What Kinds of Protests Actually Work?

How activists can both create pressure for change and win over support

Posted Nov 21, 2020

By Eric Shuman and Eran Halperin, Ph.D.

The killing of George Floyd at the hands of the police this summer (along with the deaths of Ahmaud Arbery, Breonna Taylor, and many others) ignited one of the largest protest movements in American history. Between May 26 and August 22, there were more than 7,750 demonstrations linked to the Black Lives Matter (BLM) movement across more than 2,440 locations in all 50 states and Washington, D.C. (ACLED, 2020).

 Life Matters
Source: Pexels; Credit: Life Matters

While the overwhelming majority of these demonstrations were peaceful, there were also numerous clashes with the police, rioting, and looting connected in some way with the protests. This sparked debate both among activists and the general public about what kind of tactics are more effective. Are the outbursts of aggression a necessary evil in order to generate pressure for tangible change? Or should activists seek to be as peaceful and moderate as possible in order to win more support? Or is there perhaps some way to combine these two perspectives?

While these debates were often conducted based on intuition, with each side drawing on their own experiences and readings of history, in recent years, this debate is also reflected in the scientific literature. Interestingly, there seems to be support for both sides. Research in sociology and political science has found evidence that riots and other extreme, more disruptive, tactics can sometimes spur change. For example, political scientists have linked the 1992 Los Angeles riots to positive changes in urban poverty public policy (Enos, et al., 2019). And in general, riots and other relatively extreme forms of protest are thought to generate pressure to address the problems causing the violence (Biggs & Andrews, 2015).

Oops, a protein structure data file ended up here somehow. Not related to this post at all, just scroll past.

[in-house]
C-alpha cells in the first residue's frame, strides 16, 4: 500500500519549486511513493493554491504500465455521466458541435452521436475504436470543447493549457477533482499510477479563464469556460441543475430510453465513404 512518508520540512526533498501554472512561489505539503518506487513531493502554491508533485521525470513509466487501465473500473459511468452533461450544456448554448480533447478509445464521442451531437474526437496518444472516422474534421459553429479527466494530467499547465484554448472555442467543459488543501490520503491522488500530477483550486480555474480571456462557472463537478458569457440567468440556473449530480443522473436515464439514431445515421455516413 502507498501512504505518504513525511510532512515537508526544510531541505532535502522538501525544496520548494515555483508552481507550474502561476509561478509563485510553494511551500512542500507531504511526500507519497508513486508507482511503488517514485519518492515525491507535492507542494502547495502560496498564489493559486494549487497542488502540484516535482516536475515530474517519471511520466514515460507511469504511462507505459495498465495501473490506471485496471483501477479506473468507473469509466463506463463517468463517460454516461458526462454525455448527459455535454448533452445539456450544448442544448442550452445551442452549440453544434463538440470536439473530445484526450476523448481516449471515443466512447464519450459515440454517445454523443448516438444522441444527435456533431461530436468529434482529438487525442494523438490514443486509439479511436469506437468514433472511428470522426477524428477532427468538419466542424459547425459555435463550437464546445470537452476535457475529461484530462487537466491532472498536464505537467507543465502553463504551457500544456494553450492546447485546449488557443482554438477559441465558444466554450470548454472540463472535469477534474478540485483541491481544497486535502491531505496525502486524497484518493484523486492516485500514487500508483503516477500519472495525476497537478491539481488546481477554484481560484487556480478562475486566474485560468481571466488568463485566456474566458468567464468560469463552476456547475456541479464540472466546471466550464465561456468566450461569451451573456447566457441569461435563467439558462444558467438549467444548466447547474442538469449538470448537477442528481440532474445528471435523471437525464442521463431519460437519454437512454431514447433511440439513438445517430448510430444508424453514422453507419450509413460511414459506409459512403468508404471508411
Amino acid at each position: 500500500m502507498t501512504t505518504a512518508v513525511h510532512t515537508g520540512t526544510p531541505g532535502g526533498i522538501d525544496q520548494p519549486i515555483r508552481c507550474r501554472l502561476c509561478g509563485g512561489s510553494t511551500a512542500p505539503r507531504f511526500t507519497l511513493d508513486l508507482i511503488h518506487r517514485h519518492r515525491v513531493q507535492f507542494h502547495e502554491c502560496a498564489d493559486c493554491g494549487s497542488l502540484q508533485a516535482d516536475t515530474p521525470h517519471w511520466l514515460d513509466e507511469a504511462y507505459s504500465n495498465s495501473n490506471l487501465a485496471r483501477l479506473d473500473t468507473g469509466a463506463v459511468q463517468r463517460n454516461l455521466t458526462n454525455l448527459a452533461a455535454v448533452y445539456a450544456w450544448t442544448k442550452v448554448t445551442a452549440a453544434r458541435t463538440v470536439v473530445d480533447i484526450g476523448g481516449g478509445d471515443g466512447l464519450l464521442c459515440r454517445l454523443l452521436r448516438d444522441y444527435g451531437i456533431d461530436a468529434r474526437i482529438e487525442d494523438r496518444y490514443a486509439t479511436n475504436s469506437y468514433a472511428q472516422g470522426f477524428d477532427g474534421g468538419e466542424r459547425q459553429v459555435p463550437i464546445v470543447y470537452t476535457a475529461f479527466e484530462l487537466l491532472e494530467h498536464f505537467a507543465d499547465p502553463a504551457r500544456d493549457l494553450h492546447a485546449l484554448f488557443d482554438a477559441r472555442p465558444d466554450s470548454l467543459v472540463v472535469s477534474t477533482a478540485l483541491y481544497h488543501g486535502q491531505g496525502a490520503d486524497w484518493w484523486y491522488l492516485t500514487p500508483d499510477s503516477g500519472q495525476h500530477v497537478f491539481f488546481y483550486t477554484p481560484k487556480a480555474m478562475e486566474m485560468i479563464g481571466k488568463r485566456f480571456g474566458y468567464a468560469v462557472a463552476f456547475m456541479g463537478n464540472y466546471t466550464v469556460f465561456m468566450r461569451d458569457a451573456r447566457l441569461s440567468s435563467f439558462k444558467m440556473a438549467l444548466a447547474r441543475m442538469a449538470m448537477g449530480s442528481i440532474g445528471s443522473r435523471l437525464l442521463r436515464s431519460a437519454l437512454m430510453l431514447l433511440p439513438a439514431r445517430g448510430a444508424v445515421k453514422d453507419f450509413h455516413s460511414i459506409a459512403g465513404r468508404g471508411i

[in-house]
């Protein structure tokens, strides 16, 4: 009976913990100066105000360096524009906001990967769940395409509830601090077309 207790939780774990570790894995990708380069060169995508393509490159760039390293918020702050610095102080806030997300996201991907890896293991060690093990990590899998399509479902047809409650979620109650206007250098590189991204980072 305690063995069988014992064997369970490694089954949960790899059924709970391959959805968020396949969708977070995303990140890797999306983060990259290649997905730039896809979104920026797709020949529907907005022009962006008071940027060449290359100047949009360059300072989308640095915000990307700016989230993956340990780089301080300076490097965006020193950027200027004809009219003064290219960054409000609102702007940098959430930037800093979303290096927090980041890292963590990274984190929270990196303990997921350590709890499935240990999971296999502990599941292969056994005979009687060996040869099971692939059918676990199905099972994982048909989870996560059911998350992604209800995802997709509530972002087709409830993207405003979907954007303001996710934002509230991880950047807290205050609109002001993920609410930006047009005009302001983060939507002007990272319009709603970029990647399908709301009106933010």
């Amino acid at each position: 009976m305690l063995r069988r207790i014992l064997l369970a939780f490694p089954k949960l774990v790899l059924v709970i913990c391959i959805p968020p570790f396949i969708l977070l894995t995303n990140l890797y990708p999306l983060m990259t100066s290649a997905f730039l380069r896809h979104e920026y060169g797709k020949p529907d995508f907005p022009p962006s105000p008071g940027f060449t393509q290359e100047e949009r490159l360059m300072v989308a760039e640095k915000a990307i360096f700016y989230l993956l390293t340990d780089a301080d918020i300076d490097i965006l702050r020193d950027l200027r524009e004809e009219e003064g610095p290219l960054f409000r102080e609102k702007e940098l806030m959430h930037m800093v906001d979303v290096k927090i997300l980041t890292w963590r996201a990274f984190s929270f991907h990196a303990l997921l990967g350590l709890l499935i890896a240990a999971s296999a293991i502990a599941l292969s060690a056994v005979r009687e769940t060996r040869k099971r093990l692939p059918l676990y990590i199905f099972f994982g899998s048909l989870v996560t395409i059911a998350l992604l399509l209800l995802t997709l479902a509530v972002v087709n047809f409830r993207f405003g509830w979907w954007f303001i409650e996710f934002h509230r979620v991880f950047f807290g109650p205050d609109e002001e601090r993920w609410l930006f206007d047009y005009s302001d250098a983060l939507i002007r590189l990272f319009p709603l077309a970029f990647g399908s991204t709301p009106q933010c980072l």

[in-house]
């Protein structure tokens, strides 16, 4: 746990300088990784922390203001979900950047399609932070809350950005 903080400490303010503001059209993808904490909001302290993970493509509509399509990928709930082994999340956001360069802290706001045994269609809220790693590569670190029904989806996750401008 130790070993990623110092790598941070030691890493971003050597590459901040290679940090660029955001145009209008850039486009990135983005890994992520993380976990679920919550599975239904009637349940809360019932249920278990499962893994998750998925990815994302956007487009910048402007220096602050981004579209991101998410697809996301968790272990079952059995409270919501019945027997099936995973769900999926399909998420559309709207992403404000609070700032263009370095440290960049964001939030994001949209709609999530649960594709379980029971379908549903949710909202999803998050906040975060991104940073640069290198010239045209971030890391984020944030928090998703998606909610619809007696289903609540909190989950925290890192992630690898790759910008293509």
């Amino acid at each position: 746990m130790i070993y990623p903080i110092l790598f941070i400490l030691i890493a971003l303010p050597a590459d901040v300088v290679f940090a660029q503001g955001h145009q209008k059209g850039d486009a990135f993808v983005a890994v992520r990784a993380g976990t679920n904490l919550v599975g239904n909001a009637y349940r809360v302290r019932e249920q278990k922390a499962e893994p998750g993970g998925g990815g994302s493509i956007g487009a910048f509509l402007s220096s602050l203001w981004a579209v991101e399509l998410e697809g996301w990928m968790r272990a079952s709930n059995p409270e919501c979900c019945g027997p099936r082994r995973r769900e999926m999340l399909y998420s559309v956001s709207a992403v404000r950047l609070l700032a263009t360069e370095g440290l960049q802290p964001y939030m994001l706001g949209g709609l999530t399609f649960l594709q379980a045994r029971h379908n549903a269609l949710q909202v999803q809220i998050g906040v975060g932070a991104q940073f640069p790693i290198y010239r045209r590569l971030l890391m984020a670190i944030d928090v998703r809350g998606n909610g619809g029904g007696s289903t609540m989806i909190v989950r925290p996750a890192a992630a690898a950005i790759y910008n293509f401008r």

However, research also suggests that extreme tactics generate backlash and that moderate and peaceful protests are more effective at winning public support. Researchers studying different protest movements (animal rights, racial justice, partisan) recently found that compared to protests that used extreme tactics, including violence or the threat of violence, moderate peaceful protests generated more popular support and willingness to join the movements (Feinberg et al., 2020). The main reason for this was that people simply couldn’t identify with more radical protesters or see them as people like themselves.

This leaves activists with something of a dilemma: disruptive, potentially destructive actions that could apply pressure to bring about change are also likely to harm support and potentially turn public opinion against them. Might there be a third way leading out of this dilemma? This is what we investigated in a recent paper published in the Journal of Personality and Social Psychology (Shuman, Saguy, van Zomeren, & Halperin, 2020). Our starting point was that much of the discussion about protest tactics has been caught in a binary of comparing moderate, nonviolent to radical, violent action. We suggest there is a third type of action, which we term nonviolent nonnormative action, that might be particularly effective in generating public support.